The Obama administration has continued and compounded the fecklessness of its predecessor administration.  Most recently, in an effort to erase the humiliation produced by his reckless comment made in late July, that the White House had no policy to deal with the Islamic State, President Obama rushed to launch a policy initiative in early August.  In a televised national address, President Obama announced that he had ordered military action against the Islamic State, rationalizing the move to limited air war in Iraq and Syria by invoking the US’ moral obligation to protect Iraq’s Yezidi religious minority from genocide at the hands of the Islamic State.  The privations of the Yezidis certainly justified a response and aid, but the genocide and plight of the much larger Christian communities of Iraq, brutalized for more than a decade by the region’s mélange of Islamist extremist groups and actively and passively persecuted by the Baghdad government, were largely ignored in President Obama’s speech.

The US government’s indifference to the genocide of Christians in the Middle East is shocking, but, unfortunately, not surprising.  The demonstrated disregard for the suffering of Christians in the Middle East by the administrations of Presidents Bush and Obama is entirely consistent with a double standard established by the moralizing hypocrisy of Woodrow Wilson in the midst of the first genocide of the twentieth century.  In fact, American administrations have been willing not only to turn a blind eye to genocide against Christians in the Middle East; they have gone beyond that, by consistently supporting, at least since the 1980s, Turkey’s genocide denial efforts.

Yet, where is the public outrage?  Although the US government has remained consistent in its indifference and duplicity on this subject, the attitude of the American public has undergone significant change.  A century ago, the Turks’ genocide against Armenians and other Christians provoked public outrage and led to large-scale humanitarian relief efforts in the United States of America.  A century ago, America’s civil society leaders, public intellectuals, and media mavens actively promoted awareness of the Turks’ crimes against humanity, and led popular initiatives to rescue Christians from death and suffering.  The invocation in the public sphere of Christian duty and moral imperatives was sufficient to produce societal concern and action.  In contrast, today, as the Islamic State completes the destruction of the historic Christian centers that Kemal’s forces did not reach, the American public’s response is one of apathy.  The apathy is reflected in the measurable lack of public awareness campaigns and in the absence of activism when it comes to coverage about and support for the Christian victims of Islamist violence.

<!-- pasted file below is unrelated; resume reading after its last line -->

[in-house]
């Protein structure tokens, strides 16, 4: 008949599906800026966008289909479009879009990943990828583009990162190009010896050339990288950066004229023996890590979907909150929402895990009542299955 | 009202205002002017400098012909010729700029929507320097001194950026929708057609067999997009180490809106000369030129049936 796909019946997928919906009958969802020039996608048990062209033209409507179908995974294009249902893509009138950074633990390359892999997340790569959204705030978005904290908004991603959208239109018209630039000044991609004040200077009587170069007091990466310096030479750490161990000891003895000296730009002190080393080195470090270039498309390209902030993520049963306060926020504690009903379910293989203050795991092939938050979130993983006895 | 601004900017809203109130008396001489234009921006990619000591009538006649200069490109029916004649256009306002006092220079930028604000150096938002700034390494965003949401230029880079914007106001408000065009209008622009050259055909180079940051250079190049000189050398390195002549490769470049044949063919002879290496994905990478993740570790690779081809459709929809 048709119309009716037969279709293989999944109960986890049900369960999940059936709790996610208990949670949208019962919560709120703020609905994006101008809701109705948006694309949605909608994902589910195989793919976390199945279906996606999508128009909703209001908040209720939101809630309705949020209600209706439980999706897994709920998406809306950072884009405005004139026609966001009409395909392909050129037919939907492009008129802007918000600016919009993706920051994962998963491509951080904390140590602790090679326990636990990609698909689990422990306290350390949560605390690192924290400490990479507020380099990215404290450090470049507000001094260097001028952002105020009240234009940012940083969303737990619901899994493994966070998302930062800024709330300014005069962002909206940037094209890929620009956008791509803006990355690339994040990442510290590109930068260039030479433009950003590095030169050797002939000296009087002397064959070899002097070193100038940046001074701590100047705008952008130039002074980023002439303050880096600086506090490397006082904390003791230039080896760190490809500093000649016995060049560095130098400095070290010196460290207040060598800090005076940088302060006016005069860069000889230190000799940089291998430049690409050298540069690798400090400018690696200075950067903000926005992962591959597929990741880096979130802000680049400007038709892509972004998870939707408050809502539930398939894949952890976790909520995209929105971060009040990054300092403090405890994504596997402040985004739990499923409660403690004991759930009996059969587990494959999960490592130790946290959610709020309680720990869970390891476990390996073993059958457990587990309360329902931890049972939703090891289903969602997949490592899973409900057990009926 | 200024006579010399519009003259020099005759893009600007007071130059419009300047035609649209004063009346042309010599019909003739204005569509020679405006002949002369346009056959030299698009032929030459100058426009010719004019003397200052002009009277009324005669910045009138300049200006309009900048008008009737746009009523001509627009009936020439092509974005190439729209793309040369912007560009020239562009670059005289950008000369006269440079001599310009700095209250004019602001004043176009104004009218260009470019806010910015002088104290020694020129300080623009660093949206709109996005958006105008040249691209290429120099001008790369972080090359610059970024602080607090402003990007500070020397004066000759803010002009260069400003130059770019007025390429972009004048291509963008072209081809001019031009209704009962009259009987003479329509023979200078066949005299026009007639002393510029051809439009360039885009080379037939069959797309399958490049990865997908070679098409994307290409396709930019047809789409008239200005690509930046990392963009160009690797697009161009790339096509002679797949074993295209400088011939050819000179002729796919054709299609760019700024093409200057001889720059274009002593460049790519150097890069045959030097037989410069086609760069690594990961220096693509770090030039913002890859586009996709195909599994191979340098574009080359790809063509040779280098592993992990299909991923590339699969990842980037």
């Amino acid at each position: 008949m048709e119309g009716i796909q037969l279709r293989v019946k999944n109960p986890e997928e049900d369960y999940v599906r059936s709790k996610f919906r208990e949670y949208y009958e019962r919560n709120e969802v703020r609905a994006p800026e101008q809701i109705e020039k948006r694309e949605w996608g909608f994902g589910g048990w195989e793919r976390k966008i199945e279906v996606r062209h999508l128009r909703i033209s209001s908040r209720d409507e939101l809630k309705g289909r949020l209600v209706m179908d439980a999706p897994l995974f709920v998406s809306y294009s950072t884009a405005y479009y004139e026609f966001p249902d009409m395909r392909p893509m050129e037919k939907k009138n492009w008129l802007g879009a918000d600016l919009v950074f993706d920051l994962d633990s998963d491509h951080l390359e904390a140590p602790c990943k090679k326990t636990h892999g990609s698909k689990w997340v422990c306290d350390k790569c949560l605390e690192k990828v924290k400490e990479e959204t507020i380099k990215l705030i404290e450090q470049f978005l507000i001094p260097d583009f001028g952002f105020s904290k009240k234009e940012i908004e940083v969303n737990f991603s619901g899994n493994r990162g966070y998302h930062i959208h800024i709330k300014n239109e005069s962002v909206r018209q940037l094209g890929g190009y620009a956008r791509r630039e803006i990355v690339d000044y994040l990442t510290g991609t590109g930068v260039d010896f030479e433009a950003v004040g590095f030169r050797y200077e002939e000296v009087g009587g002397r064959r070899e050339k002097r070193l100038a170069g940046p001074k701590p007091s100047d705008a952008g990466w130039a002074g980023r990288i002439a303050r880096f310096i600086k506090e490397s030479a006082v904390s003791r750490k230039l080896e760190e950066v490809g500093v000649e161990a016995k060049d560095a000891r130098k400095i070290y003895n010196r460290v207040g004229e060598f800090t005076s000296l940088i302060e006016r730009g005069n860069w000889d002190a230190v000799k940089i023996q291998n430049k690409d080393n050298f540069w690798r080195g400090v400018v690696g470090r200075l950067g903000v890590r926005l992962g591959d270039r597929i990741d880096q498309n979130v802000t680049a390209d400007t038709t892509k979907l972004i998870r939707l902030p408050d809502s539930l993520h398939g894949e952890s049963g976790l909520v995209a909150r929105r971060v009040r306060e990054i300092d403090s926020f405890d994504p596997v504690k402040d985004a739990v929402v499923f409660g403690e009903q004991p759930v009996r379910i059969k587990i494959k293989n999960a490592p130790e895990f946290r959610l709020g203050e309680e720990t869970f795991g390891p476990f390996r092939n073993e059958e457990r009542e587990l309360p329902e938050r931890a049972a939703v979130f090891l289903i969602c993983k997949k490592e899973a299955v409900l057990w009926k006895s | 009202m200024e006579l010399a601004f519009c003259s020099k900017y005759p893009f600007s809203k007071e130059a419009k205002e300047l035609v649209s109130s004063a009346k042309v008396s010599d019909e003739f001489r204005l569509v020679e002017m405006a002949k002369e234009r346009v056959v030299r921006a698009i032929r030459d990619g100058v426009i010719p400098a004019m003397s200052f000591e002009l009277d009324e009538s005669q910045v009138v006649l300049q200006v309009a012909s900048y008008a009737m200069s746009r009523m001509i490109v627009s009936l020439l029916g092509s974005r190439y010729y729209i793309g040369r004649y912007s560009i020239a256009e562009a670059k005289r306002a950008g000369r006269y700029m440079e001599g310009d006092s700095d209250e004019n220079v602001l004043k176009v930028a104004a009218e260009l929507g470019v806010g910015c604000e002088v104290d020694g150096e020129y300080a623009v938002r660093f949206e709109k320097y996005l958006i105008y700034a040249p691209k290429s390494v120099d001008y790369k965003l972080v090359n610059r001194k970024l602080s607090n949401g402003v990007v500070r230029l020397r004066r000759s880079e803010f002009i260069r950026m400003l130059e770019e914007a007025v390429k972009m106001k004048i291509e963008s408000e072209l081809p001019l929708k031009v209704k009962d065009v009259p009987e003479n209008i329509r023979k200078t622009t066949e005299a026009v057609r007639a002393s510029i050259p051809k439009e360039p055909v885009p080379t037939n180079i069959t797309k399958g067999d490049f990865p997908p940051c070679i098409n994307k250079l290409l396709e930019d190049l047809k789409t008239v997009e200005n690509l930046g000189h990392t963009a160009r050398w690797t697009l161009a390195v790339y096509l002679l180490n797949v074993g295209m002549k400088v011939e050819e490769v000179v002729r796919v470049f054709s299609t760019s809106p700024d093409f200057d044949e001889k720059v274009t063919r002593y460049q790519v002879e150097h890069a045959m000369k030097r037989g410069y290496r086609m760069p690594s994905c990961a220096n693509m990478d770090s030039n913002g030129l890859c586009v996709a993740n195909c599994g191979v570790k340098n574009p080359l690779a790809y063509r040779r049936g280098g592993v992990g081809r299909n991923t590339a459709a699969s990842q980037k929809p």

The cultural and intellectual currents, as well as official policies, that have aimed to expunge religion, in general, and Christianity, in particular, from the American public sphere have been corrosive for any commitment to respect for faith and, especially, for assigning value to the survival of Christianity in human civilization.  Signs of America’s emerging a-religious culture has also been instrumental in explaining public misperceptions about the Middle East as home only to Muslims and Jews, thereby rendering reporting on Christians in the Middle East largely incomprehensible or meaningless.  In a word, the cumulative social and cultural changes attendant to the specific drivers and modes of secularization in America go a long way to explaining the reasons for American public apathy towards the annihilation of the Mideast’s Christians.  Indeed, the knowledge, principles, and the very language—“Christian duty,” for example—that produced widespread outrage and drove humanitarian relief in response to genocide against Christians a century earlier have no place in today’s public dialogue, and for some, are viewed as vestiges of an exclusivist American identity that must be terminated.

The domestic politics of faith and US foreign policy concerns regarding religion have contributed to a worrying cynicism in how Washington policymakers engage on the issue of the Middle East’s disappearing Christians.  This past August, President Obama introduced the Yezidis—a group unknown to Americans, indistinguishable victims, free from any association with Christianity—to justify limited military action against the Islamic State.  Given current American political sensitivities towards Islam and social changes generating ambivalence and hostility towards Christianity, the President (much as with his predecessor) made no clarion call for action to protect today’s Middle East Christians—a group whose experiences in the Ottoman Empire were marked by the same options—pay a poll tax, convert, flee, or be killed—that face the Yazidis and the Christians suffering in the ISIS footprint.

This year, 2015, will be a year of centennial remembrance and commemoration of the Christian—the Armenian, Assyrian, and Greek—genocide.  It will also be a year of genocide denial, already planned and launched by the Turkish state, as well as by Turkey’s apologists in the US government, American media, and academia.